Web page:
Most high school student are advised to take the SAT in spring of their junior year and the March SAT test date is a big favorite of many college counselors.
The problem with this advice, when given without taking a few specifics into account, is that a lot of students are very busy in spring.
While spring testing may be the right fit for you, we have to dive deeper to truly determine if that really is the case.
There are 3 questions that can help you determine your perfect, low-stress testing timeline.
- What level math are you studying?
- What does your activities calendar look like?
- What grade are you in?
1. What level math are you studying?
The math sections of the SAT touch on concepts from arithmetic up to Algebra 2, with the lion's share of questions coming from Algebra I and 2.
If possible, we prefer that students have at least one semester of Algebra 2 under their belts before they begin preparing for the SAT.
The most important thing is that students take 2 exams by June of their junior year. If you won't be enrolled in or completely through Algebra 2 before June of junior year, you'll still want to take the SAT before the end of the school year.
- If you've taken Algebra 2 as a freshman or sophomore, you can entertain any test dates that occur once your course is fully complete.
- If you'll take Algebra 2 in junior year or later, take your first SAT in December or March of your junior year.
2. What does your calendar look like?
- Do you play a fall sport?
- Are you involved in the spring musical?
- Do you volunteer on a seasonal basis with a favorite organization?
- Will you be taking AP or IB exams in the spring?
One of the reasons that testing and test prep have such a bad reputation is that most families don't realize how flexible it can be.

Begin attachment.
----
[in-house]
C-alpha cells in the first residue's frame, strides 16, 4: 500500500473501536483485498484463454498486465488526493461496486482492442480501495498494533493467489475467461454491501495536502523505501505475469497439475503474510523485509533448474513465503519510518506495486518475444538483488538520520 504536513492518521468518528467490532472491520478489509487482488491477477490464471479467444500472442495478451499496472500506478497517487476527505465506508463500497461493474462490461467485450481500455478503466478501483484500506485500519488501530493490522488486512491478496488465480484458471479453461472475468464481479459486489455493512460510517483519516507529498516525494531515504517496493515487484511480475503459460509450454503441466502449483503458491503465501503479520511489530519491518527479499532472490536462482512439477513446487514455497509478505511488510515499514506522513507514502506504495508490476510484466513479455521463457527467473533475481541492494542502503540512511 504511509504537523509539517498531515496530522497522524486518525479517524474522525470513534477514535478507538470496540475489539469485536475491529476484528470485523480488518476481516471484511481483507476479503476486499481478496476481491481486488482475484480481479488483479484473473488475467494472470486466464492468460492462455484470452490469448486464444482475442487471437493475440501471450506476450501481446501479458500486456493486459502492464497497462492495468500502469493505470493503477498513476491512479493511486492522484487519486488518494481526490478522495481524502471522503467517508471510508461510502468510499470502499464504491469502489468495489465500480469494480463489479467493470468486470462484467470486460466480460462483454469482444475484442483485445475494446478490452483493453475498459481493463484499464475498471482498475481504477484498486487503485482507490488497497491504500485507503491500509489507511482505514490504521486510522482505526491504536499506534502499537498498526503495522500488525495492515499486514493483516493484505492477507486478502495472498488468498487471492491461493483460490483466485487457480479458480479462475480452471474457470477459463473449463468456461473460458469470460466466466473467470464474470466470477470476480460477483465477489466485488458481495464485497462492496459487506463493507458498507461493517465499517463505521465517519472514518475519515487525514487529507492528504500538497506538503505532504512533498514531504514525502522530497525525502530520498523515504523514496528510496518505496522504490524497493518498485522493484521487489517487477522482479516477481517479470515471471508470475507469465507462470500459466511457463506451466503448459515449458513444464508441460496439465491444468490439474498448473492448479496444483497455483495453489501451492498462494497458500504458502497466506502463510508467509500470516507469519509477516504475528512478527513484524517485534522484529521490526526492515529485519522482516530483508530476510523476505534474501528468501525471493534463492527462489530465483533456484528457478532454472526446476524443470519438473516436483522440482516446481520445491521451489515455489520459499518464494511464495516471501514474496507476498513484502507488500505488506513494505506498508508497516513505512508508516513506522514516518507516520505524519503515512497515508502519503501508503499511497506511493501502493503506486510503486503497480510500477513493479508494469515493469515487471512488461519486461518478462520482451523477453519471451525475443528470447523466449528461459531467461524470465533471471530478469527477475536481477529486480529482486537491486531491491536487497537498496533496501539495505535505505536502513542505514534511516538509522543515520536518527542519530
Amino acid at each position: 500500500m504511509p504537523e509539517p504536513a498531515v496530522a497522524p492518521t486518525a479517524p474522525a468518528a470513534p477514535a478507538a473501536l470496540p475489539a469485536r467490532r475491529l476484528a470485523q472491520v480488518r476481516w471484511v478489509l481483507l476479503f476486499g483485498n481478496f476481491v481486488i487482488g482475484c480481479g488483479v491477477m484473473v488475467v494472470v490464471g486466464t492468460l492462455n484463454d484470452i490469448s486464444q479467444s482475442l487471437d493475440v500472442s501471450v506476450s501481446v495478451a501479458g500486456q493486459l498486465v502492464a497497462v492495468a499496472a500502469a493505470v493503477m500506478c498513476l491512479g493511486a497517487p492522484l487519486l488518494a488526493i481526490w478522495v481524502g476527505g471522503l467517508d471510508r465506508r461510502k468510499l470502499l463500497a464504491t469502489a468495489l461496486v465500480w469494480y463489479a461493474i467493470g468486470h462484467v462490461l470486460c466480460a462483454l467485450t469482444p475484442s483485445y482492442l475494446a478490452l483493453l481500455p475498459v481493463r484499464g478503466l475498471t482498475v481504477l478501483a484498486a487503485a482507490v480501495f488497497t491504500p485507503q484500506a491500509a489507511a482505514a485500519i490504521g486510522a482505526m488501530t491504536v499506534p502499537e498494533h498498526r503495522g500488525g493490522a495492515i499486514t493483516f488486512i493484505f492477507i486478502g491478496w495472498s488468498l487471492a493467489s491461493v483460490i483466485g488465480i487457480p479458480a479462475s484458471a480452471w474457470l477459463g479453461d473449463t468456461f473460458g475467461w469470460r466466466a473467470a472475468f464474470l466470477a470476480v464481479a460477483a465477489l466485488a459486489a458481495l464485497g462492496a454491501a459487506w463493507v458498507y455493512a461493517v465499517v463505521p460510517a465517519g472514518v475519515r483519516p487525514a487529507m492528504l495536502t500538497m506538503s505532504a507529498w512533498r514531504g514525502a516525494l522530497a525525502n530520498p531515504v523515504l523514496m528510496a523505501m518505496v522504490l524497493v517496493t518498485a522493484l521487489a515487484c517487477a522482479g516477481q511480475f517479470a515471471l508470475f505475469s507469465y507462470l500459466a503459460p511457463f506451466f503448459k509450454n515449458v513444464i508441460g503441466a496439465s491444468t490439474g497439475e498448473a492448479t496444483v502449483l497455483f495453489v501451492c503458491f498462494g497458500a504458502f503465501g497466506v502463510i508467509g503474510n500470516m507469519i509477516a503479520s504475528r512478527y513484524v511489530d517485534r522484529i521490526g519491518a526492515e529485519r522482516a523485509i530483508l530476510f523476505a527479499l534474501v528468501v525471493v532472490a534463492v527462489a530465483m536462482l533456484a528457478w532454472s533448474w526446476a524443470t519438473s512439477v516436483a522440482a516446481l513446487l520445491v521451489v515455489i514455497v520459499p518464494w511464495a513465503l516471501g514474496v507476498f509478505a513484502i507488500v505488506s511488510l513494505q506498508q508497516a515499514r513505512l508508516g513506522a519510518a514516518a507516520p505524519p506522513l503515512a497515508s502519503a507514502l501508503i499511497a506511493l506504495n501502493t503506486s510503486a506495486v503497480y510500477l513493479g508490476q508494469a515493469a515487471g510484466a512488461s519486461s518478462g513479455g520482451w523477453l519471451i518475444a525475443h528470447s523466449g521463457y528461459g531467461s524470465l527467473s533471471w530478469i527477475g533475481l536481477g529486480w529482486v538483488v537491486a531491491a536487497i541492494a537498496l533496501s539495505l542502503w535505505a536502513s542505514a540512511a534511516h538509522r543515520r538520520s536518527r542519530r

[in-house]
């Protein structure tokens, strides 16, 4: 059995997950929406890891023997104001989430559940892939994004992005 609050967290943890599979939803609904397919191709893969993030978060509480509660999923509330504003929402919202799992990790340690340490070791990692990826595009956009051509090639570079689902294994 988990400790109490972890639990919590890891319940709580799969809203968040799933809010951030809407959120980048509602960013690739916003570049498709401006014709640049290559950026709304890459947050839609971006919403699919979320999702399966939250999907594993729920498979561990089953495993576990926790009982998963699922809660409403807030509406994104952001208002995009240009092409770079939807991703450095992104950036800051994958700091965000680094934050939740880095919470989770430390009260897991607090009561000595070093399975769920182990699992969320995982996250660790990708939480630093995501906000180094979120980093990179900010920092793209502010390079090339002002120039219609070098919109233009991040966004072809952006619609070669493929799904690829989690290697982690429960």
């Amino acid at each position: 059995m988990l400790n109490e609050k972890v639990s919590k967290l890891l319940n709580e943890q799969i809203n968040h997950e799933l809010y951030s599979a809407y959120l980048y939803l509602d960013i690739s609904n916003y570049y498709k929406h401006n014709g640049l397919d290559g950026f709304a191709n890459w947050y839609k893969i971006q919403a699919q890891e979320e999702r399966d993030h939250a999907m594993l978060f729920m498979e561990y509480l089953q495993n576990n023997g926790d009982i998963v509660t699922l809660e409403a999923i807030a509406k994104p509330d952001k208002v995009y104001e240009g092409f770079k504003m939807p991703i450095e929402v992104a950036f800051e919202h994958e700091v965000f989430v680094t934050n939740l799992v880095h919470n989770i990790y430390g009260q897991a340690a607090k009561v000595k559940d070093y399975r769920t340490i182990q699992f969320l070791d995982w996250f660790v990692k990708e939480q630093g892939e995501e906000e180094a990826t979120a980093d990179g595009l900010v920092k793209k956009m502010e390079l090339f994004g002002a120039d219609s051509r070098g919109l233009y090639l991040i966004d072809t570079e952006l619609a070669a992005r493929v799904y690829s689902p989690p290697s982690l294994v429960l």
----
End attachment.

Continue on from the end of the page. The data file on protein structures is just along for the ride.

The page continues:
The SAT is offered seven times a year in the following months: August, October, November, December, March, May, and June. You have plenty of opportunities to select a test date that is advantageous to you.
But keep in mind that the test date is a finish line. Ideally, the marathon started 2-3 months earlier when SAT prep began. Just as you can avoid testing during your busy season by carefully selecting your test dates, you should likewise plan well to avoid preparing during your busy season too.
- Your ideal testing window should be planned during a downtime in your schedule.
- Don't forget test prep! When planning which SAT test date to take your first exam on, back up 8-12 weeks from the actual test date and consider how busy that window of time will be for you because prep takes more time and is more intense than testing itself.
3. What grade are you in?
Since SAT scores are valid for 5 years, you could begin testing as early as 8th grade.
And with 7 SAT test dates per year over 5 years, that means there are 35 test dates you can choose from. However, for the sake of ease and everyone's sanity, I narrow this window a little bit.
However, the ideal window for low-stress SAT testing opens in the spring of sophomore year and closes the summer after junior year.
Keeping your level of math and your calendar of activities in mind, you should plan to take the SAT as early as possible within this range after preparing to ensure that you have a little stress as possible on this journey.
You may be a great candidate for testing in spring of your junior year. Or maybe the summer or fall of your junior year is better because of your commitments in the winter and spring.
Can you test during your senior year too? Absolutely! But ideally senior year testing is for adding a few additional points to an already solid SAT score. Having SAT scores you're proud of by the end of your junior year ensures that you can finalize your college list the summer between junior and senior year with real exam results - not wishful-thinking results - as a firm basis for clear-eyed decisions.